Her husband, Reza Khandan, reported the news on his Facebook page on December 4.
The news led to expressions of joy on social-media sites among Iranians who had been following the case very closely.
For many it was a victory for Sotoudeh, who has refused to stay silent despite her time in jail and pressure on her family. A hunger strike is one of the few forms of protest that Iranian political prisoners have used in recent years to express themselves against the denial of some of their basic rights.
Iranian Nobel Peace Prize winner Shirin Ebadi, whom Sotoudeh has represented in court, told RFE/RL Radio Farda correspondent Jamshid Zand that "Sotoudeh's resistance" led to what she described as "her victory."
She said Sotoudeh's refusal to eat, which created domestic and international concern for her health, forced Iran's authorities to respect the law and remove the travel ban on her daughter.
Nevertheless, Sotoudeh remains in Tehran's Evin prison, where she is serving a six-year sentence for acting against national security and spreading propaganda, charges that many consider trumped up and linked to her work as a lawyer and rights activist.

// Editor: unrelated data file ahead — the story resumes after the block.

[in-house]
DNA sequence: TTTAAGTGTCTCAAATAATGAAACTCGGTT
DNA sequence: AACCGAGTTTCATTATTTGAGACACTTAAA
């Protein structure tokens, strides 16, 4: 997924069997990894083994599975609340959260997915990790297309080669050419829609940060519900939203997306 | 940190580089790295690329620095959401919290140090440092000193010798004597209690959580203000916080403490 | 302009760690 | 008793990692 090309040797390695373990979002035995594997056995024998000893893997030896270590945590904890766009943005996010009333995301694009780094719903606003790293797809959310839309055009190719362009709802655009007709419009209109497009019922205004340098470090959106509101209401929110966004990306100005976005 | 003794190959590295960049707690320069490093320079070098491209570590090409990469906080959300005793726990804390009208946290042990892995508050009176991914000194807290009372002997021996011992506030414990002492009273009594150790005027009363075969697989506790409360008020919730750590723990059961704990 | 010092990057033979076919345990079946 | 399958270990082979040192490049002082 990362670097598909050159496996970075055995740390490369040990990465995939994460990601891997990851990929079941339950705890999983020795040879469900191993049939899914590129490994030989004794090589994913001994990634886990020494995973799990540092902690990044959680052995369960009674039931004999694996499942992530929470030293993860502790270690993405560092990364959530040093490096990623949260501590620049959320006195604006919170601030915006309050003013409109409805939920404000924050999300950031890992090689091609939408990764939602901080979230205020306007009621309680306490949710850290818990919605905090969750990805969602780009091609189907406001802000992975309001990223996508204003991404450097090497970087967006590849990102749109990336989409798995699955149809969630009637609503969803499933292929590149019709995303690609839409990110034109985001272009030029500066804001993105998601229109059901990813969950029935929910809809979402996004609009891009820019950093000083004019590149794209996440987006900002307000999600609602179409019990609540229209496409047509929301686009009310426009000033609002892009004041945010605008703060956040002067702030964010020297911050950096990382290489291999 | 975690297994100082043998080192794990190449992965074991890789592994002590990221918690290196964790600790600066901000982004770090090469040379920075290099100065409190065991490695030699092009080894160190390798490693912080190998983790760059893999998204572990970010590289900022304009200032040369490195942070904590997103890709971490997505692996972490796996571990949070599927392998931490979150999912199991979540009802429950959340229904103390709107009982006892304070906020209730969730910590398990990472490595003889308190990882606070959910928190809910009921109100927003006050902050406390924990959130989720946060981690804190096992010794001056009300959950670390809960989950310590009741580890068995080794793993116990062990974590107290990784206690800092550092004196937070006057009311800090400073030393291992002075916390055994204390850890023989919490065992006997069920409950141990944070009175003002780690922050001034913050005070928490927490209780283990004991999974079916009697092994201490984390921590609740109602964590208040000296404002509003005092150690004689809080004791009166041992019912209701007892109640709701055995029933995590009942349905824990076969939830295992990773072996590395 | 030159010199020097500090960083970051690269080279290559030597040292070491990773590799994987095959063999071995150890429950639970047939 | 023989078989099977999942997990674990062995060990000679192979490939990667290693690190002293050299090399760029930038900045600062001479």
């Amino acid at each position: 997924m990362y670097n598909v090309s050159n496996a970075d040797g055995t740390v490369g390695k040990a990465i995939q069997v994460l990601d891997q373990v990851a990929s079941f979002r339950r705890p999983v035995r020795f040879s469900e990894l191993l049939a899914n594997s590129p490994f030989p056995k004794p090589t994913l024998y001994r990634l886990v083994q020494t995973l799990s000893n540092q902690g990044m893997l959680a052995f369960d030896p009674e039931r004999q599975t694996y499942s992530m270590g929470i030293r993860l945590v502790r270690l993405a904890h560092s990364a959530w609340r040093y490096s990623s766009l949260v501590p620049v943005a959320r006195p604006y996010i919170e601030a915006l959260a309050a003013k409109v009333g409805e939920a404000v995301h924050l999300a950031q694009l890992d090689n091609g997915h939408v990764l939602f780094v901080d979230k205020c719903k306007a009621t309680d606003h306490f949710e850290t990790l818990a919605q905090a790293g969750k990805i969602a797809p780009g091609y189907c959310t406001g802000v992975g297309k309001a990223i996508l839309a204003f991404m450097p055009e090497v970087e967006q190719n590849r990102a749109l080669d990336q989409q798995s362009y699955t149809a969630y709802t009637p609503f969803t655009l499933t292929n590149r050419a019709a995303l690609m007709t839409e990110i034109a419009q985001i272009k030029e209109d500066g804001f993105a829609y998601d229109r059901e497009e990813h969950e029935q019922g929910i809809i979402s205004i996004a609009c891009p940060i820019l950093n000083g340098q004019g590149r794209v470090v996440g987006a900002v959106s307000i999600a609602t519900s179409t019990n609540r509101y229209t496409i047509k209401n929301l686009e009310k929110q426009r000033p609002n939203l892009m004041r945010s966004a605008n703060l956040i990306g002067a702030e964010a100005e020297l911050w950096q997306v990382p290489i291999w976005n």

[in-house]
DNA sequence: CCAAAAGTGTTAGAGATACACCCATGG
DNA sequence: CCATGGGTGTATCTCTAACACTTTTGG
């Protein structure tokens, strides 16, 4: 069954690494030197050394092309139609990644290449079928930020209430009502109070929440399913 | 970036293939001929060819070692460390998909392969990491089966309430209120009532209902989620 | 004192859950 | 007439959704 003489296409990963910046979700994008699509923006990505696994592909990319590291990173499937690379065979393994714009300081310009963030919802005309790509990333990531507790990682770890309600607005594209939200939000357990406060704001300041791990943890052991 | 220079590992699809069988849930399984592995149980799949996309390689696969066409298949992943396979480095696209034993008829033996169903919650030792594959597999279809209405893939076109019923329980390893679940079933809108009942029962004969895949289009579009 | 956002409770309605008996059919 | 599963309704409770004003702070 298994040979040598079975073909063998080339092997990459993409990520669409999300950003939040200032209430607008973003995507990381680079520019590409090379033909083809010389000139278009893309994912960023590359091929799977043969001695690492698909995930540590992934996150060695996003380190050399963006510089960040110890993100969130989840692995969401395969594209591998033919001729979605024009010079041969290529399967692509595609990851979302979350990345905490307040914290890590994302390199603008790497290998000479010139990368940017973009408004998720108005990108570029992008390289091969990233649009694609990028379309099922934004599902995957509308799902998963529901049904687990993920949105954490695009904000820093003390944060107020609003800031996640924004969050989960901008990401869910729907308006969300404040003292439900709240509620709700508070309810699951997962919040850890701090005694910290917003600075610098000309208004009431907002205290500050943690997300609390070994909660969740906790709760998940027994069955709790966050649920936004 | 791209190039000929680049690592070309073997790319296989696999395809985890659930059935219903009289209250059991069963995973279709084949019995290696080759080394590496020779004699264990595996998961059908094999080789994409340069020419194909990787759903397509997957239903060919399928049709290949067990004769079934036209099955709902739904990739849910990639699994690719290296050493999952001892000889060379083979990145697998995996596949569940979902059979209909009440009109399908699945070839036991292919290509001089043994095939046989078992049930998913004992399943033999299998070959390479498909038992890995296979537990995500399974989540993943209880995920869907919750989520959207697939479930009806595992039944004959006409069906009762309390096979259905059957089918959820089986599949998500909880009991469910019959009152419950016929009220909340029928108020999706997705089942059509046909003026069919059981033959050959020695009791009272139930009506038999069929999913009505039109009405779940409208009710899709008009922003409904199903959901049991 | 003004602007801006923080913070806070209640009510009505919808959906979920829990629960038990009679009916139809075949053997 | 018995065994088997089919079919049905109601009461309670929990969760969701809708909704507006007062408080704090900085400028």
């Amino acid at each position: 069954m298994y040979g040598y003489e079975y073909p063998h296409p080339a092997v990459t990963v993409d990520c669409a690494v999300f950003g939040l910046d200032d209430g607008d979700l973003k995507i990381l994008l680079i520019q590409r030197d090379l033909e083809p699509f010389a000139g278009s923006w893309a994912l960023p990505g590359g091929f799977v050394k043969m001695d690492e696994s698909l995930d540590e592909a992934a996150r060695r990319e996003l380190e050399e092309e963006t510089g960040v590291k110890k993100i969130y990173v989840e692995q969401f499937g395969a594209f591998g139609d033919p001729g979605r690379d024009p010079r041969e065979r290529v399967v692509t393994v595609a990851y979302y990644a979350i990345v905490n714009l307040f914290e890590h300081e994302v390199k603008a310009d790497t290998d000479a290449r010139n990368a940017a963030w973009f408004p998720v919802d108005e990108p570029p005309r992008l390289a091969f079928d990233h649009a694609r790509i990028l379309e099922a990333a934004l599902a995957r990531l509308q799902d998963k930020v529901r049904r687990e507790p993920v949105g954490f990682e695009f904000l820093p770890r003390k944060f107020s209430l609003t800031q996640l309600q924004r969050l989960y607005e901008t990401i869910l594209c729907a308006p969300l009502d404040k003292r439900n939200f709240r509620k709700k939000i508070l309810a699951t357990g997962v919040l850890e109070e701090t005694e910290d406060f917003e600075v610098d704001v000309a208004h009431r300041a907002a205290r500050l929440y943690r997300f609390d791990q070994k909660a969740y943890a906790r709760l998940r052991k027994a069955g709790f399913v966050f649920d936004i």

The popular "Is This a Country We're Having?" Facebook page also welcomed the end of Sotoudeh's hunger strike by expressing what is on the mind of many of her supporters.
"I wish I could feel what you're feeling now. You felt what 70 million Iranians have never felt: the feeling of getting your rights from the Islamic republic."
Meanwhile, the Facebook page of Sotoudeh's husband has been flooded with messages of support and congratulation.
"Once again our Nasrin taught us a lesson. While facing injustice, instead of bowing to the authorities, we must force them to respect our rights," wrote one woman, apparently in Iran, who added that she's hoping for Sotoudeh's speedy release.
"Praise to Nasrin for her steadfastness," read another message posted on Khandan's Facebook page.